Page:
- About Us
- Local Savings
- Green Editions
- Legal Notices
- Weekly Ads
Kyle Sumpter survives second round of 'Top Shot All-Stars'
It was a close call for Federal Way Police Department Cmdr. Kyle Sumpter on "Top Shot All-Stars" this week, as he found himself in the elimination challenge, trying to nail some of the most difficult "trick" shots the History Channel show has ever presented to competitors.
It came down to a tie-breaker against one of the world's best competitive speed pistol shooters in Blake Miguez, with Sumpter surviving by nailing a gumball off the head of a golf tee with a Volquartsen .22 rifle.
Sumpter said that this elimination challenge had some extra factors, compared to the one he was involved in during Season 4.
"To be up against a world champion, that added a little bit of pressure, of course," he said. "A factor that the viewing audience doesn't see, though, is that the wind is always blowing up there at that range. The wind presses on the shooter in unpredictable patterns. The pulses of the wind are unpredictable, and it adds a degree of difficulty that you don't just get a sense of watching it at home."
In the elimination challenge, Sumpter and Miguez had to shoot beer bottles while holding a Smith and Wesson 686 upside down, attempt to tag the aforementioned gumballs on the golf ball tees with the Volquartsen, and also attempt to hit two plates simultaneously using a pair of Ruger Security 6 pistols. Sumpter took an early lead with the S&W 686 and the beer bottles, but Miguez was able to catch up at the end by nailing one pair of the plates with the Ruger Security 6.
"I'm glad to survive," Sumpter said.
For the episode, the 15 remaining shooters were broken out into three squads to perform various trick shots. Among them were the "Annie Oakley" shot, where one fires a rifle over their shoulder while looking in a mirror. Another shot involved two paint cans where the shooter had to hit the bottom one to make the top can fly up in the air and then hit that can in the air. Finally, and arguably the most difficult shot of all: shooting the blade of an axe to split the bullet and pop balloons on either side of the axe blade.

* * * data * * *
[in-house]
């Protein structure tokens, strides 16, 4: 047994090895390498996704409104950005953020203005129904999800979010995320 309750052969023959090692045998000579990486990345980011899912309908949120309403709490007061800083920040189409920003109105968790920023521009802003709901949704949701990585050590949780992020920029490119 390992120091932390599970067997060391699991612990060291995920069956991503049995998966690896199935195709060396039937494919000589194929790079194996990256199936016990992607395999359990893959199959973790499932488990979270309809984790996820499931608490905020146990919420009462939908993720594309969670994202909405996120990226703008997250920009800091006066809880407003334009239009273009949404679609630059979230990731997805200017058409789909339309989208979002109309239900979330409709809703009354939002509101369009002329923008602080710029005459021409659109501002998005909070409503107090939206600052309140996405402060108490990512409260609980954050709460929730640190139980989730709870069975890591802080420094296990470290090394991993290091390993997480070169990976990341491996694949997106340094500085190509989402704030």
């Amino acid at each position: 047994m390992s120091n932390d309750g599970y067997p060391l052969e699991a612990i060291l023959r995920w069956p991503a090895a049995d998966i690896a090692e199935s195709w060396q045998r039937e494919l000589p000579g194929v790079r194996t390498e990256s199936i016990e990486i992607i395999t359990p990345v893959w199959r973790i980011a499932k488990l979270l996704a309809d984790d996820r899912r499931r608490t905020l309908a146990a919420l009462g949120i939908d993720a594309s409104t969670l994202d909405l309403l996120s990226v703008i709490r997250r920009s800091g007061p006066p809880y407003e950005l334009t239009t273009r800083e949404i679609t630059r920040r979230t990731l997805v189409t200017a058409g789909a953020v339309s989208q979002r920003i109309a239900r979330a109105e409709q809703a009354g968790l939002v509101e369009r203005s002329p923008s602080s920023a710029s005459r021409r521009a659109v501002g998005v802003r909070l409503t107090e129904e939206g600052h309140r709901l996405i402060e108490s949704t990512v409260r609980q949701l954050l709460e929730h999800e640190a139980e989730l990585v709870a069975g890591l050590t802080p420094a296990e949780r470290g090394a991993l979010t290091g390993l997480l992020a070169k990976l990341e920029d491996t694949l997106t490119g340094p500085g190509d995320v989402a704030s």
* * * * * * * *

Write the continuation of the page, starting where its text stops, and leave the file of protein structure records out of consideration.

It was that last shot that meant Sumpter and his temporary squadmates would face the "Proving Ground" because William Bethards, Sumpter's fellow Season 4 castmate, missed every attempt — something Sumpter found surprising, he said.
"I was surprised. That's the type of shooting that William can do. That's exactly the type of shooting he's best at, and he was the only competitor of all 15 who didn't score any points for his team," he said. "I was very surprised. It's not an impossible shot."
At the Proving Ground, the competitors were faced with firing a Henry 1860 repeating rifle. Sumpter's shot, which ended up 7.5 inches off the bullseye, is something he's still mystified about.
"I expected to hit the center of the bullseye on that, and I have no explanation for why my shot was so high," he said.
The other squad members were mystified by their difficulty with that shot as well, Sumpter said, and they "sat around and talked about it for hours at the house."
Regardless, Sumpter is moving on toward the chance at $100,000 and a Tahoe Q5i speedboat. Even though he survived, he said he felt some of his fellow competitors were sad that Miguez had been eliminated.
"Everybody was sad to see Blake go, he's very likable," he said. "Frankly, I think there were several people in the house who were disappointed he was gone and I was there."
"Top Shot" airs at 7 p.m. Wednesdays on The History Channel HD. For full episode replays and extra content, visit www.history.com/topshot.